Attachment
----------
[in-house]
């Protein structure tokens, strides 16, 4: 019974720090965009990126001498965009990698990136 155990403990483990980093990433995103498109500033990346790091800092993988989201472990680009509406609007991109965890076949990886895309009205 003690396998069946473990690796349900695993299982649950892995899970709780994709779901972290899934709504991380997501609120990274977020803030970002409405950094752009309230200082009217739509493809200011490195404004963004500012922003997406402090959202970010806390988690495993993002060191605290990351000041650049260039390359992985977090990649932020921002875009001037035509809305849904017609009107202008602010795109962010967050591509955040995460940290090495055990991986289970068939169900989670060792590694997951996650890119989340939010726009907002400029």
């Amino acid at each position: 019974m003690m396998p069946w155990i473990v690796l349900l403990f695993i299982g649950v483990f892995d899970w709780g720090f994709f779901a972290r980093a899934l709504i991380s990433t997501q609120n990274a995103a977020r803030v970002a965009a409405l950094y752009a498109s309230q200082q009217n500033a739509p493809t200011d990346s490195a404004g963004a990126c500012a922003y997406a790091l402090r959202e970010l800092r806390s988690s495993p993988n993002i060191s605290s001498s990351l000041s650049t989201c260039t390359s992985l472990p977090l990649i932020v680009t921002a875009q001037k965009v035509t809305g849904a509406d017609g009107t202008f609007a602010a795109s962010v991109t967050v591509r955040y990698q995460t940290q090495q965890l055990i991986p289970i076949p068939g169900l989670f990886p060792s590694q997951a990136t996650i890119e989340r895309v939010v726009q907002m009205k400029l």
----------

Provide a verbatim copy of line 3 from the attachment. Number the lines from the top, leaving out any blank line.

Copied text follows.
């Amino acid at each position: 019974m003690m396998p069946w155990i473990v690796l349900l403990f695993i299982g649950v483990f892995d899970w709780g720090f994709f779901a972290r980093a899934l709504i991380s990433t997501q609120n990274a995103a977020r803030v970002a965009a409405l950094y752009a498109s309230q200082q009217n500033a739509p493809t200011d990346s490195a404004g963004a990126c500012a922003y997406a790091l402090r959202e970010l800092r806390s988690s495993p993988n993002i060191s605290s001498s990351l000041s650049t989201c260039t390359s992985l472990p977090l990649i932020v680009t921002a875009q001037k965009v035509t809305g849904a509406d017609g009107t202008f609007a602010a795109s962010v991109t967050v591509r955040y990698q995460t940290q090495q965890l055990i991986p289970i076949p068939g169900l989670f990886p060792s590694q997951a990136t996650i890119e989340r895309v939010v726009q907002m009205k400029l």